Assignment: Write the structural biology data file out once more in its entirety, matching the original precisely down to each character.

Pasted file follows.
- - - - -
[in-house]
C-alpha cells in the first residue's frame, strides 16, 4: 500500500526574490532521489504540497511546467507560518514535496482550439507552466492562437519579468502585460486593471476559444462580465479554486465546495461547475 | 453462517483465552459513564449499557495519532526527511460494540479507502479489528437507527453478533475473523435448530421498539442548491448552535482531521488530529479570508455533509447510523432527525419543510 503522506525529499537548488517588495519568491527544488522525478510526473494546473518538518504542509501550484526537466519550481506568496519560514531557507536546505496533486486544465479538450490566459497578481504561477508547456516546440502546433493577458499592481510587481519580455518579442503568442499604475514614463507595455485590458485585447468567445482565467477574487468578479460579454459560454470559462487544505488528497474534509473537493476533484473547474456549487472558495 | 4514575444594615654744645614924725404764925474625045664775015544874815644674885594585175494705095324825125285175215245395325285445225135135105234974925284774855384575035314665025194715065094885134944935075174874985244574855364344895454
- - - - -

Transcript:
[in-house]
C-alpha cells in the first residue's frame, strides 16, 4: 500500500526574490532521489504540497511546467507560518514535496482550439507552466492562437519579468502585460486593471476559444462580465479554486465546495461547475 | 453462517483465552459513564449499557495519532526527511460494540479507502479489528437507527453478533475473523435448530421498539442548491448552535482531521488530529479570508455533509447510523432527525419543510 503522506525529499537548488517588495519568491527544488522525478510526473494546473518538518504542509501550484526537466519550481506568496519560514531557507536546505496533486486544465479538450490566459497578481504561477508547456516546440502546433493577458499592481510587481519580455518579442503568442499604475514614463507595455485590458485585447468567445482565467477574487468578479460579454459560454470559462487544505488528497474534509473537493476533484473547474456549487472558495 | 4514575444594615654744645614924725404764925474625045664775015544874815644674885594585175494705095324825125285175215245395325285445225135135105234974925284774855384575035314665025194715065094885134944935075174874985244574855364344895454